When Bill Callahan was asked on Thursday if he's noticed any major differences between Preston Smith the Redskin and Preston Smith the Packer, the interim coach responded that Smith looks "pretty similar" these days.
His stats, however, suggest otherwise.
The 27-year-old already has 10.5 sacks through Green Bay's 12 games. His career high in four campaigns with Washington was eight. So he's surpassed his best sack production already and still has a quarter of the way to go, and is also on pace to easily set new bests in tackles, solo tackles, tackles for loss and QB hits.
That leap in production has caused many to wonder if Smith was properly used or coached while he was with the Burgundy and Gold. Callahan didn't necessarily dismiss that idea entirely, though he also made sure to note that perhaps Smith has developed on his own.
"Everybody matures, gets older, stronger, has new experiences, new position coaches, system and with that I think players evolve," Callahan said. "You just don't know what can make a spark in a player's career, whether it's a position coach, a coordinator, a system, new place, whatever it may be."
It's certainly possible Smith has "matured" personally. However, it's not like there's such thing in the NFL as "the fifth-year leap." While guys certainly learn and make tweaks to their game every offseason, the massively improved play from Smith indicates he's on a defense now that uses him in a much more effective way.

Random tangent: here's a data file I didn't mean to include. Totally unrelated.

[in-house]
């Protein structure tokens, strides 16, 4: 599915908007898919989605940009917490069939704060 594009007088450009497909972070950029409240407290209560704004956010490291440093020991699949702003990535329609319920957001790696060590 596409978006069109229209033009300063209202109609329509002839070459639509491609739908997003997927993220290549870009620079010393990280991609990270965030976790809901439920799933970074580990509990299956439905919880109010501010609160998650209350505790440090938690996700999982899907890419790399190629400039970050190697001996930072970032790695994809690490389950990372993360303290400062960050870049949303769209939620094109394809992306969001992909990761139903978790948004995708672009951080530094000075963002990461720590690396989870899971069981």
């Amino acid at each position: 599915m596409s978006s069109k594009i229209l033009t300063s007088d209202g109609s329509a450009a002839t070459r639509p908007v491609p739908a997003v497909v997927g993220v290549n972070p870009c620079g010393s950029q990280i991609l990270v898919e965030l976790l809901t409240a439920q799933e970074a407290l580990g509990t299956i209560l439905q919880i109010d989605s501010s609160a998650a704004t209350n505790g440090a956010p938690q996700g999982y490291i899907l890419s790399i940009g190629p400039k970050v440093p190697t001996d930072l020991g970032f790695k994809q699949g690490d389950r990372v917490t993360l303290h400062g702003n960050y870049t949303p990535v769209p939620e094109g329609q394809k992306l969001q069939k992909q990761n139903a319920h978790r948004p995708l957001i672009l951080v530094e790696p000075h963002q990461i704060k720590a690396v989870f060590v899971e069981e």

Green Bay coach Matt LaFleur wouldn't comment on why Smith has thrived more with the Packers than he did with the Redskins, opting instead to simply point out that Smith's impact has been "tremendous." Callahan, meanwhile, explained that Smith is rushing from both sides more, and he also seems to have more "freedom to take the inside rush if it's there."
This Sunday, Dwayne Haskins and his offense will get to see Smith in person at Lambeau Field. Unfortunately, 2019 hasn't been fun for the Redskins when it comes to facing well-known ex-Redskins.
In Week 1, DeSean Jackson completely changed the flow of the opener for the Eagles and scored twice. In Week 3, Ha Ha Clinton-Dix picked off two passes and returned one for six as a Bear. And in Week 11, Jamison Crowder caught eight passes and found the end zone when the Jets visited FedEx Field.
Now, the point of this isn't to claim that the organization blew it by not re-signing Smith in March. He was paid quite a bit of cash by the Packers, and after four years of solid but not superb results, Washington was content not to match the contract Smith eventually got. They felt like he had reached his ceiling in D.C. and they were fine with moving on.
So, when the Redskins watch Smith in Week 14, they shouldn't feel remorse for that. But they should look at him and then look at themselves, wondering if they're employing the right people and running the right systems to get the most out of their players.
The franchise can claim all they want that Smith is "pretty similar" to what he was as a Redskin. The reality is that he's better. A lot better. He's surely evolved some, yet the more prominent thing here is that the Redskins often refuse to.
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